By Tillie Fong
Denver, CO (September 8, 2009)- Greenprint Denver is halfway through its four-year plan to make Denver more sustainable. This is the fourth in a series looking at specific goals in the plan and the progress that has been made. Denver is leading the way in planting trees as part of the Tree by Tree – Mile High Million program, but it is not clear exactly how much progress the city has made in increasing its tree canopy.
Under the Greenprint Denver plan, the goal for enhancing Denver’s urban forest is to increase tree coverage to 18 percent from 6 percent. In 2006, Denver had 12.39 square miles of tree canopy, or roughly 10.5 percent of the city’s land mass. To reach 18 percent, Denver must have 21.42 square miles of tree coverage. It isn’t known, though, how many individual trees are needed to provide that canopy.
“Due to the variability of tree sizes, we are unable to translate the cover number into a tree count,” said Denise Stepto, spokeswoman for Greenprint Denver. The city doesn’t perform a census of individual trees, Stepto said. However, she said a sample inventory indicates that Denver has more than 355,000 street trees- trees that are planted close to streets and most public right-of-ways.
Although efforts in the past, such as the Denver Digs Trees program, have encouraged tree plantings, Denver did not have an active tree campaign until 2006. That’s when Mayor John Hickenlooper announced the Tree by Tree: Mile High Million program, also known as the Million Trees initiative. The goal is to add 1 milion new trees in the Denver area by 2025.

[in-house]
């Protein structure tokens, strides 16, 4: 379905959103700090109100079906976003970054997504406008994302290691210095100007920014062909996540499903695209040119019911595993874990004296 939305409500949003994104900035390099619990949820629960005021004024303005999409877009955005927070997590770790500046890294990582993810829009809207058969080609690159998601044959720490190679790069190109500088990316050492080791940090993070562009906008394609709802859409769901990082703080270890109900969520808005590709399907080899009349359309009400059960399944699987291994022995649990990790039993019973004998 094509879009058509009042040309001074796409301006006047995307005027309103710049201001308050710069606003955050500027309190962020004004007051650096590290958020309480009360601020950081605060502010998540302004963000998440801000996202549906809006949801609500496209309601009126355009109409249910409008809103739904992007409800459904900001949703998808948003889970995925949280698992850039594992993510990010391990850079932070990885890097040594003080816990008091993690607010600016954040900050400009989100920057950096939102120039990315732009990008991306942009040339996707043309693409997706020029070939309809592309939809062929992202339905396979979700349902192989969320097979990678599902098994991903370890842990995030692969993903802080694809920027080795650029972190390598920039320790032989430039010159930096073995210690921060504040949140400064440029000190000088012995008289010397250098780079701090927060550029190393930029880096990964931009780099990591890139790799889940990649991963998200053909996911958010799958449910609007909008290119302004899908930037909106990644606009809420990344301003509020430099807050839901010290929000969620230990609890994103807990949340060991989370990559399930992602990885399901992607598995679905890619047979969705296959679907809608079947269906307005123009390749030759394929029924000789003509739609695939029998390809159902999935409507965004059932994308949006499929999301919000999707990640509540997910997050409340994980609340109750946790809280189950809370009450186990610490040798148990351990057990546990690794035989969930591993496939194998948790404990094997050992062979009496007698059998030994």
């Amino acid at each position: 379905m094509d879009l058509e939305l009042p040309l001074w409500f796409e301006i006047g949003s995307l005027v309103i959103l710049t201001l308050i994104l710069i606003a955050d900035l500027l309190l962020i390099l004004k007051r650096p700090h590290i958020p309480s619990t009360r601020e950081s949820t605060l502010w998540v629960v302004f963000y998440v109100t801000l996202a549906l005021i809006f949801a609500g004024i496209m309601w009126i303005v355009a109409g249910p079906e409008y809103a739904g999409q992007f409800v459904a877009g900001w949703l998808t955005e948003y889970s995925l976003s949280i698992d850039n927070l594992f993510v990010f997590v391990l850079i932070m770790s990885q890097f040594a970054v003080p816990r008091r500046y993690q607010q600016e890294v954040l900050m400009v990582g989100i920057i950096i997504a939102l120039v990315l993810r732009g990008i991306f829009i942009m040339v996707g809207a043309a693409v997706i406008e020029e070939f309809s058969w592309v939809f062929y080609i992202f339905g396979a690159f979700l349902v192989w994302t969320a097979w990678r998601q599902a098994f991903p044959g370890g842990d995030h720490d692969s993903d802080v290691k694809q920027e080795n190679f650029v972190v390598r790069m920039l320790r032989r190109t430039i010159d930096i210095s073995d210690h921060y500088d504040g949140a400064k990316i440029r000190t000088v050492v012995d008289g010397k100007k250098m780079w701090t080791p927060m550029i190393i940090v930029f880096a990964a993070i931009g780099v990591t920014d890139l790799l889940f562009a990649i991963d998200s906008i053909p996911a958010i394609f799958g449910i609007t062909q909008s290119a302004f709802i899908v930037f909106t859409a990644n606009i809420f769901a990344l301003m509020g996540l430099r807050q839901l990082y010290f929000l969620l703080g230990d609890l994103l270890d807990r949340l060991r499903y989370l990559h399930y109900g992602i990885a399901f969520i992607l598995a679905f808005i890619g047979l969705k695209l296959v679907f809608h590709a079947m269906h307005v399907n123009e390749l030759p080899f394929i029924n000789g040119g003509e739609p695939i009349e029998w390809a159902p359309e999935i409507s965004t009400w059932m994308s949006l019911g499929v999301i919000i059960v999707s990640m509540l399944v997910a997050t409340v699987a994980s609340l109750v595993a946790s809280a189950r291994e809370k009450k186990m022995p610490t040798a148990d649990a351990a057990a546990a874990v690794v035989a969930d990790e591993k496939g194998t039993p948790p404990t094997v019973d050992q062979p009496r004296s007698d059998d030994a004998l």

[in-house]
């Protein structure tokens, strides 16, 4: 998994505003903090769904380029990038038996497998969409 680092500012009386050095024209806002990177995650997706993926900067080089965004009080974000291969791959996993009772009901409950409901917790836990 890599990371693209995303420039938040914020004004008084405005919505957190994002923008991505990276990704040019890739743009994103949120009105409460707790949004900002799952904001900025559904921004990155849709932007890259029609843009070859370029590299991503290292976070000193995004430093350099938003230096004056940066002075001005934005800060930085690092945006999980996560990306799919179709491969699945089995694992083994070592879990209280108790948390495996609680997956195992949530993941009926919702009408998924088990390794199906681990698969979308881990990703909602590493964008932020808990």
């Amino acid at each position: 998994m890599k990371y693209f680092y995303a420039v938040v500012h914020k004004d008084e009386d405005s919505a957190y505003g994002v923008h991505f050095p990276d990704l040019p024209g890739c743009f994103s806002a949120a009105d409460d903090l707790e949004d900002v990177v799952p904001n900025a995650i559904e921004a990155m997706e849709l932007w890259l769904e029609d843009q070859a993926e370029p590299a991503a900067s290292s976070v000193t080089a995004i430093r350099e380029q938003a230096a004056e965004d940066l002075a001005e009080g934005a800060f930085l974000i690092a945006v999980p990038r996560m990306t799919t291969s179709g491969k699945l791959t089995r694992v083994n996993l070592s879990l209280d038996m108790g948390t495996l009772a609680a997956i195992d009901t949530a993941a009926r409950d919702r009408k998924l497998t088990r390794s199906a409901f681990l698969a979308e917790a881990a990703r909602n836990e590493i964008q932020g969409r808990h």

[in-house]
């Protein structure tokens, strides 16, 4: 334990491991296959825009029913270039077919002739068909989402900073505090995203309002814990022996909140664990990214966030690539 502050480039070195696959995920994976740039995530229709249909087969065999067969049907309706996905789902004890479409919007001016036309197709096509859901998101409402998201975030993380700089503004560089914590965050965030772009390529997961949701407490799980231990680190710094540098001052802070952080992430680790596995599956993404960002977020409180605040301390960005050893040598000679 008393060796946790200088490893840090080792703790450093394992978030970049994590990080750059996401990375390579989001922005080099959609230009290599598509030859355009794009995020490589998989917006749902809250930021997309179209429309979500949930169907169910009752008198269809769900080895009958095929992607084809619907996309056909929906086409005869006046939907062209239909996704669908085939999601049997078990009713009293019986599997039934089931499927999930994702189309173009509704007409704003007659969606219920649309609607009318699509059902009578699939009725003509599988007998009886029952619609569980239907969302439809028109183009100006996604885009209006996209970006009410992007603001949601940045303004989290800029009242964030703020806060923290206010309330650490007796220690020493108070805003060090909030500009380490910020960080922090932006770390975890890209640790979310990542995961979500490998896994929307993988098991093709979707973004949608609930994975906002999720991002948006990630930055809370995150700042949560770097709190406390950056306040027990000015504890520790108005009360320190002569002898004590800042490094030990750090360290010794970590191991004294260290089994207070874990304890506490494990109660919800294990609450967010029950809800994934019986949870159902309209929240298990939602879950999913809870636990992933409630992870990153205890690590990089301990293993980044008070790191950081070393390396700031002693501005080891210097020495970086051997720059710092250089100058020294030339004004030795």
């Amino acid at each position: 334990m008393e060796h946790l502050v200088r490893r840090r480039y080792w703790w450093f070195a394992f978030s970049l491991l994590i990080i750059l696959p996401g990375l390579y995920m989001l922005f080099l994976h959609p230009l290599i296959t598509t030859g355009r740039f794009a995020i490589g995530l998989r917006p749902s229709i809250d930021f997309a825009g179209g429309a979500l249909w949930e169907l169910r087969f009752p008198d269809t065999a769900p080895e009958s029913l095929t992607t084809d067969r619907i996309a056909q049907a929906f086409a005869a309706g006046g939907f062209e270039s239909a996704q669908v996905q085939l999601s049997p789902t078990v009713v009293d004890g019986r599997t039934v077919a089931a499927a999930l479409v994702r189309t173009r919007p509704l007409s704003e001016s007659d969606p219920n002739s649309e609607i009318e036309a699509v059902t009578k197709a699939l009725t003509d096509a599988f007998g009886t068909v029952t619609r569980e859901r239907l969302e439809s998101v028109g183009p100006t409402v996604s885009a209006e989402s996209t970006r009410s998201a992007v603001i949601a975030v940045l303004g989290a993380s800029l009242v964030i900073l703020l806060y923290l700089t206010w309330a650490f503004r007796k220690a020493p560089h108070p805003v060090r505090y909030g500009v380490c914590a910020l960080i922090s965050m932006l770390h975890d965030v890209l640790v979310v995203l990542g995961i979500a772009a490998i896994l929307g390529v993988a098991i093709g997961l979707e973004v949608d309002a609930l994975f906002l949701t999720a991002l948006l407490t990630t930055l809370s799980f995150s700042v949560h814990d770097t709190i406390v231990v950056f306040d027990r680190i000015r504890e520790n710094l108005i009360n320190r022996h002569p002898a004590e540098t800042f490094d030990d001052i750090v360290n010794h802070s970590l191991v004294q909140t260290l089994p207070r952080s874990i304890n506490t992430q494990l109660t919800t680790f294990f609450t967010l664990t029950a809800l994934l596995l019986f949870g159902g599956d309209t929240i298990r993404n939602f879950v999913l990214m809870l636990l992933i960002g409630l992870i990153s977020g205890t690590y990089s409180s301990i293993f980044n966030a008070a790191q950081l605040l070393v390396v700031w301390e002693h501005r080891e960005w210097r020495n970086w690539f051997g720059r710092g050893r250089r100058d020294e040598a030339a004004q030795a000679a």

The program is regional, but it is administered by Denver’s Parks and Recreation Department. Greenprint Denver’s Web site lists 24 municipalities and districts as participants. Residents who plant trees can register them as part of the program.
While the program doesn’t outline specific quotas, the timeline suggests that about 55,555 trees would have to be planted each year in the Denver area in order to meet the 1 million goal by 2025. From April 2007 to Aug. 14, 2009, 178,531 trees have been registered under the program. Denver leads the way with 31,797 trees, followed by Broomfield with 6,923 trees and Aurora with 5,818. However, the bulk of the trees listed – 115,216 – are not registered with any specific city.
Of the total number of trees registered, 62,976 were planted by municipalities, nonprofits, community groups, and quasi-governmental organizations, and 1,315 by individuals. The remaining 114,240 were planted by landscapers or were registered without any information on who planted them. In Denver, the city planted 10,809 trees from July 2006 to August 2009, Stepto said.
Even so, the current size of Denver’s tree canopy isn’t known, which means it’s not clear how far the city has come in achieving its Greenprint tree goal. Also, the Greenprint goal doesn’t set a deadline for achieving the 18 percent tree canopy. “It is very difficult to put a time frame on canopy-increase goals, as trees are living things and can die,” said Stepto. “Many factors need to be taken into consideration when considering the time frame, such as drought events, budget cuts, invasive pest or disease infestations, and catastrophic weather events, to name a few.”